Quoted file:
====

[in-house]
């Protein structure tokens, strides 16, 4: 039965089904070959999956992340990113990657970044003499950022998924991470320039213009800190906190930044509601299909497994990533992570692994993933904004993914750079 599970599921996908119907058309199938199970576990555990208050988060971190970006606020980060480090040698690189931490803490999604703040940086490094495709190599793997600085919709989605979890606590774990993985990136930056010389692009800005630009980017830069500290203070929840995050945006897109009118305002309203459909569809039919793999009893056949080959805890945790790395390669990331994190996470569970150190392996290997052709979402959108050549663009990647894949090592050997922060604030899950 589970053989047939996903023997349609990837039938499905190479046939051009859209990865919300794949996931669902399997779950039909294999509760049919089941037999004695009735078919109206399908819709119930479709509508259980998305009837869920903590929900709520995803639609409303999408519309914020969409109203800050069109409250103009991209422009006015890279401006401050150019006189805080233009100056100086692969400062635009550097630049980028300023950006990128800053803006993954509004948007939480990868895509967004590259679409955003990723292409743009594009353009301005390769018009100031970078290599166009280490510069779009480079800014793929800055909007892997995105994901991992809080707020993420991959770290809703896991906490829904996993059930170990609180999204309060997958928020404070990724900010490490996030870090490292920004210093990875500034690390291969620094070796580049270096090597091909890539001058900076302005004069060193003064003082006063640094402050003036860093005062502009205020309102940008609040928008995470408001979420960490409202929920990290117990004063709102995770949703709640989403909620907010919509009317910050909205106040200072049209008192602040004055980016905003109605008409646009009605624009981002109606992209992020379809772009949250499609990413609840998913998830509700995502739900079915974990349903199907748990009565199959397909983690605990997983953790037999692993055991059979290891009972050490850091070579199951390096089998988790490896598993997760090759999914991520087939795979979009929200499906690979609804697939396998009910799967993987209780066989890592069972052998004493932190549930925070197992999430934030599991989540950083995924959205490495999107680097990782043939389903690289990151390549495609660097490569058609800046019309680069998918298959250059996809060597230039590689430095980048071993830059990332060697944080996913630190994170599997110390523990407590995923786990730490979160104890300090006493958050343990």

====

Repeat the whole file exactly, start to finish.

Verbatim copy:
[in-house]
């Protein structure tokens, strides 16, 4: 039965089904070959999956992340990113990657970044003499950022998924991470320039213009800190906190930044509601299909497994990533992570692994993933904004993914750079 599970599921996908119907058309199938199970576990555990208050988060971190970006606020980060480090040698690189931490803490999604703040940086490094495709190599793997600085919709989605979890606590774990993985990136930056010389692009800005630009980017830069500290203070929840995050945006897109009118305002309203459909569809039919793999009893056949080959805890945790790395390669990331994190996470569970150190392996290997052709979402959108050549663009990647894949090592050997922060604030899950 589970053989047939996903023997349609990837039938499905190479046939051009859209990865919300794949996931669902399997779950039909294999509760049919089941037999004695009735078919109206399908819709119930479709509508259980998305009837869920903590929900709520995803639609409303999408519309914020969409109203800050069109409250103009991209422009006015890279401006401050150019006189805080233009100056100086692969400062635009550097630049980028300023950006990128800053803006993954509004948007939480990868895509967004590259679409955003990723292409743009594009353009301005390769018009100031970078290599166009280490510069779009480079800014793929800055909007892997995105994901991992809080707020993420991959770290809703896991906490829904996993059930170990609180999204309060997958928020404070990724900010490490996030870090490292920004210093990875500034690390291969620094070796580049270096090597091909890539001058900076302005004069060193003064003082006063640094402050003036860093005062502009205020309102940008609040928008995470408001979420960490409202929920990290117990004063709102995770949703709640989403909620907010919509009317910050909205106040200072049209008192602040004055980016905003109605008409646009009605624009981002109606992209992020379809772009949250499609990413609840998913998830509700995502739900079915974990349903199907748990009565199959397909983690605990997983953790037999692993055991059979290891009972050490850091070579199951390096089998988790490896598993997760090759999914991520087939795979979009929200499906690979609804697939396998009910799967993987209780066989890592069972052998004493932190549930925070197992999430934030599991989540950083995924959205490495999107680097990782043939389903690289990151390549495609660097490569058609800046019309680069998918298959250059996809060597230039590689430095980048071993830059990332060697944080996913630190994170599997110390523990407590995923786990730490979160104890300090006493958050343990």